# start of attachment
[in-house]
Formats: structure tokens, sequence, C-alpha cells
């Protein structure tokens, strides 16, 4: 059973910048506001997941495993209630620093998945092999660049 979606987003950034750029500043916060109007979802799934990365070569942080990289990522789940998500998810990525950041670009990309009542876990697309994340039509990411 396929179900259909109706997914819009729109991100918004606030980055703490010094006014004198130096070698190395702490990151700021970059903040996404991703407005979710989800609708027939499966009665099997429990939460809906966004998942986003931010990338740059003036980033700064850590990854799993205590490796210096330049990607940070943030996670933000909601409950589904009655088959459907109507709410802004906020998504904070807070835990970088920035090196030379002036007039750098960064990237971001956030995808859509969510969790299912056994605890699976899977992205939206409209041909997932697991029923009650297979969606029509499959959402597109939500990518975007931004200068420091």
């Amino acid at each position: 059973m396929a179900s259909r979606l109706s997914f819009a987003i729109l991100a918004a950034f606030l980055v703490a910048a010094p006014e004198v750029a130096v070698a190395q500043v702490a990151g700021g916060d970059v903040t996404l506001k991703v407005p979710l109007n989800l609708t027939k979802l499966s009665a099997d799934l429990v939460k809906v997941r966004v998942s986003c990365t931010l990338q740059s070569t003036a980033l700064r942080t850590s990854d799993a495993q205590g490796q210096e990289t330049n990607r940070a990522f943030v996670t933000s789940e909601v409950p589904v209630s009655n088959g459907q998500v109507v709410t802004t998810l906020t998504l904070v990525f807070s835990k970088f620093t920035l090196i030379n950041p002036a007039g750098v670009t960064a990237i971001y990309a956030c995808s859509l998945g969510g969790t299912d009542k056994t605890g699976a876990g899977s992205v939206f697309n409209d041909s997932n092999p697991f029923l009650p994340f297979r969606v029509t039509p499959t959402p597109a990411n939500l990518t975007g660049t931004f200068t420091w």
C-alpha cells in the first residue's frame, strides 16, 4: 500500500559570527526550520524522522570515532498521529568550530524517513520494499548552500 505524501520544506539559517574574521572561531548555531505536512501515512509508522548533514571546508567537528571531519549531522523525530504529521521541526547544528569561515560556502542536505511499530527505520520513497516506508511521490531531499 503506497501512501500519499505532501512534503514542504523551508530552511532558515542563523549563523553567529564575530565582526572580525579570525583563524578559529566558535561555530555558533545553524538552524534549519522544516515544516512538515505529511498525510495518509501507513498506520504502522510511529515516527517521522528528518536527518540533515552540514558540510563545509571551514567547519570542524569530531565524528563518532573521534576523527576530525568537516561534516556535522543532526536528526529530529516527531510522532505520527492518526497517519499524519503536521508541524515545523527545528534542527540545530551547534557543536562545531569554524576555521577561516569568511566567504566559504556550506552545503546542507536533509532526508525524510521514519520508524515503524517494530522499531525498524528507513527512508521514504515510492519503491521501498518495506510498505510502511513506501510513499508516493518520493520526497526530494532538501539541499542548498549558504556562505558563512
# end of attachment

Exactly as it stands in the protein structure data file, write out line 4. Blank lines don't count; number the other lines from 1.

């Amino acid at each position: 059973m396929a179900s259909r979606l109706s997914f819009a987003i729109l991100a918004a950034f606030l980055v703490a910048a010094p006014e004198v750029a130096v070698a190395q500043v702490a990151g700021g916060d970059v903040t996404l506001k991703v407005p979710l109007n989800l609708t027939k979802l499966s009665a099997d799934l429990v939460k809906v997941r966004v998942s986003c990365t931010l990338q740059s070569t003036a980033l700064r942080t850590s990854d799993a495993q205590g490796q210096e990289t330049n990607r940070a990522f943030v996670t933000s789940e909601v409950p589904v209630s009655n088959g459907q998500v109507v709410t802004t998810l906020t998504l904070v990525f807070s835990k970088f620093t920035l090196i030379n950041p002036a007039g750098v670009t960064a990237i971001y990309a956030c995808s859509l998945g969510g969790t299912d009542k056994t605890g699976a876990g899977s992205v939206f697309n409209d041909s997932n092999p697991f029923l009650p994340f297979r969606v029509t039509p499959t959402p597109a990411n939500l990518t975007g660049t931004f200068t420091w």